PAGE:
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Differiating Between Market Structures - Essay Example

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Differentiating Market Structures Name Institution Date Introduction Markets in economics are classified according to the structure of the industry serving the market. Ideally, the industry structure is categorized on the basis of market structure variables, which in turn determine the characteristics and extent of competition (Stackelberg et…
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Differiating Between Market Structures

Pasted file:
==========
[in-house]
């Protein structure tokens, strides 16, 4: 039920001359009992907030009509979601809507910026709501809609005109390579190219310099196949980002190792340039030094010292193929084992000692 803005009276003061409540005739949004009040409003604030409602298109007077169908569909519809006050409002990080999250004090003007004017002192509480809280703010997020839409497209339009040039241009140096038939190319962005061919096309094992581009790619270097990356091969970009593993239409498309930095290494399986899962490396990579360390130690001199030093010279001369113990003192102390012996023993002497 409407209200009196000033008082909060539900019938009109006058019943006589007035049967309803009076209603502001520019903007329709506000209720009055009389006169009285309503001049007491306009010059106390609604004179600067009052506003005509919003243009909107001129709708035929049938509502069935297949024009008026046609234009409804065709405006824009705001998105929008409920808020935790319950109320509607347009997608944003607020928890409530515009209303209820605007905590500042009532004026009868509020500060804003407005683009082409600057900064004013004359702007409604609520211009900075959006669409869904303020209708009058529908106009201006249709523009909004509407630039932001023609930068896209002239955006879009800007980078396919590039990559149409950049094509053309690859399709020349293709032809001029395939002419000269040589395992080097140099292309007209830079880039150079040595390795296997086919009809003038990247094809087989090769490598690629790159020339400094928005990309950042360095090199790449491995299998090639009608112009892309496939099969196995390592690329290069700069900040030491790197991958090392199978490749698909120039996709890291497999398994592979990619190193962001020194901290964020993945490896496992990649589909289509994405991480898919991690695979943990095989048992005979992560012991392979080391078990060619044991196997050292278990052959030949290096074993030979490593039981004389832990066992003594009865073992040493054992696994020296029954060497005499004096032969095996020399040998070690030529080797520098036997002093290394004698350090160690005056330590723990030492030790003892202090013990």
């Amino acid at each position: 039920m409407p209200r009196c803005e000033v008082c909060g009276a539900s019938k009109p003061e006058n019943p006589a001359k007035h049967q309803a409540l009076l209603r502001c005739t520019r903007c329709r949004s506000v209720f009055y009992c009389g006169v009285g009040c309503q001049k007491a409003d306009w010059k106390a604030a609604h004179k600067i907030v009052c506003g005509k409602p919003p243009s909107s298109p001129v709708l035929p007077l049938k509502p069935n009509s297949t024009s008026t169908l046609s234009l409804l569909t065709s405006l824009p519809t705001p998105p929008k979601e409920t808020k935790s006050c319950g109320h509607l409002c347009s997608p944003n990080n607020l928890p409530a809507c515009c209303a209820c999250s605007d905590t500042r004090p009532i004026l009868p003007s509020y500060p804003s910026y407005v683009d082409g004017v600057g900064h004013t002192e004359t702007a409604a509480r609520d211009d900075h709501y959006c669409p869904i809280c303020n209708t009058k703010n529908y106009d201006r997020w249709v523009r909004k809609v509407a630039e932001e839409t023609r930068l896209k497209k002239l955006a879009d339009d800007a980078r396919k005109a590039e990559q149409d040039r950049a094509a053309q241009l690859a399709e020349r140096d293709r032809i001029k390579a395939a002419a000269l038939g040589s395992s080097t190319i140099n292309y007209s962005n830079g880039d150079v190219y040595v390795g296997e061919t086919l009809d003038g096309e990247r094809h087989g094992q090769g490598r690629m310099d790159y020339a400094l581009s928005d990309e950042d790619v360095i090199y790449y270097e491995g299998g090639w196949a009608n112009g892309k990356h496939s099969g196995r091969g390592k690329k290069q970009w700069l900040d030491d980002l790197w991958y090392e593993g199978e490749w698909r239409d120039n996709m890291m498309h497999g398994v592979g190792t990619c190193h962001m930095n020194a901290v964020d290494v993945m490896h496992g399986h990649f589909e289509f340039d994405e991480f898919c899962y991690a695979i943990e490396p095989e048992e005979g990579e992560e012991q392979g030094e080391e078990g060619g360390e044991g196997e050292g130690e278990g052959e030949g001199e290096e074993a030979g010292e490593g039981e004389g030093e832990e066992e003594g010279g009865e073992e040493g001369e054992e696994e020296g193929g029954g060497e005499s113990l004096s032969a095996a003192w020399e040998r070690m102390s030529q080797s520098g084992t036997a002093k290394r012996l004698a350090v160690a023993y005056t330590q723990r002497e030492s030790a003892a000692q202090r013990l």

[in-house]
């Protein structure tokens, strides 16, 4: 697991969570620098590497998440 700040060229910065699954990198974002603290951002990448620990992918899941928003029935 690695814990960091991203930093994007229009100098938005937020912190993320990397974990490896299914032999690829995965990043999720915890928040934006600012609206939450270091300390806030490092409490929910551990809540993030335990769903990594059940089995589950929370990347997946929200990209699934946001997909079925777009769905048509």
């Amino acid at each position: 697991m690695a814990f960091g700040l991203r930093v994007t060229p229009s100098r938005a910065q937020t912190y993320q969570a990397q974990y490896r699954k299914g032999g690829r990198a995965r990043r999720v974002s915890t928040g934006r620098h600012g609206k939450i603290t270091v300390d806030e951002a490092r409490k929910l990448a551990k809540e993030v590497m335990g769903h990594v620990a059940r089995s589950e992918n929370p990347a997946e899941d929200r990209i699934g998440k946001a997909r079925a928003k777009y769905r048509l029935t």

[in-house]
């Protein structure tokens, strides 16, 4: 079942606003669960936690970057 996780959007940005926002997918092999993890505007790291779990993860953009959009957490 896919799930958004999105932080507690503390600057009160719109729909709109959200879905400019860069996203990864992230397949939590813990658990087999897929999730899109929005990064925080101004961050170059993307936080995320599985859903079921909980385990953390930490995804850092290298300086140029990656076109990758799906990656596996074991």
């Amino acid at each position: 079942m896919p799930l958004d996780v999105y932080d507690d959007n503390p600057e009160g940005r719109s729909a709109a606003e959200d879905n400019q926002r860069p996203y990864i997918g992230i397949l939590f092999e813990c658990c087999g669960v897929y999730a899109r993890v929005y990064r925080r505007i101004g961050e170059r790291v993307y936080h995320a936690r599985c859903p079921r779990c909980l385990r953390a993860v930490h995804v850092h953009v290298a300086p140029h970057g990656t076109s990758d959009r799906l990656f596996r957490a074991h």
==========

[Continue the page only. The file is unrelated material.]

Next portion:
Download file to see previous pages... The first part of the paper will identify the market structure of the high technology industry; outline the market share of Samsung Corporation, explain why I decided upon this marketing structure and how different the marketing structure is from other alternatives. Part two of the paper will identify four competitive strategies that may be used by Samsung to maximize its profits effectively within the high tech industry’s competitive environment. More so the paper will evaluate the efficiency of these strategies in the market structure. Market structure of the high technology industry High technology industries are prone to the same market forces just like any other industry, but there exist few forces that are stronger in the high tech industry. Research claims that these forces affected the market structure of high technology industry in the 1890s and are still affecting the same industry to date. The high technology industry falls under an imperfectly competitive market structure, which means that products and services are highly differentiated (Varian, 2001). There are vast factors that arise from effective price discrimination that affects the high technology industry. These factors include personalization of products and pricing, versioning, bundling, switching costs, lock-in and economics of scale. Differentiation of products and services - The information technology allows flexible observation and analysis of consumer behavior, which in turn brings in various kinds of marketing strategies that seemed impossible on a large scale. For instance, a seller can offer prices and goods that are differentiated through individualized behavior and characteristics. Ideally, the high technology industry allows the market of one phenomenon where customers can personalize their prices (Varian, 2001). The high technology industry customers can personalize their adverts on the front pages online and can still buy a personally configured computer. According to the theory of monopoly first degree price discrimination in most industries charge the highest prices they can to each customer, but the technology industry’s case is different because online sellers face competition from each other as well as from online sellers; hence, further stiffening the competition. Versioning - Versioning is a second-degree price discrimination that usually falls under product quality, which means that sellers design product line that appeals to different market segmentation. For instance, the latest trend of DVD version sells at a higher price and has a lot of content, an aspect that studios uses to discriminate prices between collectors and viewers, as well as between buyers and renters. Bundling - Bundling is the process of selling two or more distinct goods together for a single price. In the technology industry, these goods are “small” information goods like the individual items of web content that are sold in extremely large bundles. Bundling affects the economy by reducing the dispersion of willingness to pay as well as increase entry barriers, but it enhances firm profits and overall efficiency (Varian, 2001). For instance, instead of a soft w3are company selling a word processor and a spreadsheet separately at different prices, the company could combine the two products and sell them at a higher price. Switching cost - Unlike other industries, switching costs in the high technolo ...Download file to see next pagesRead More
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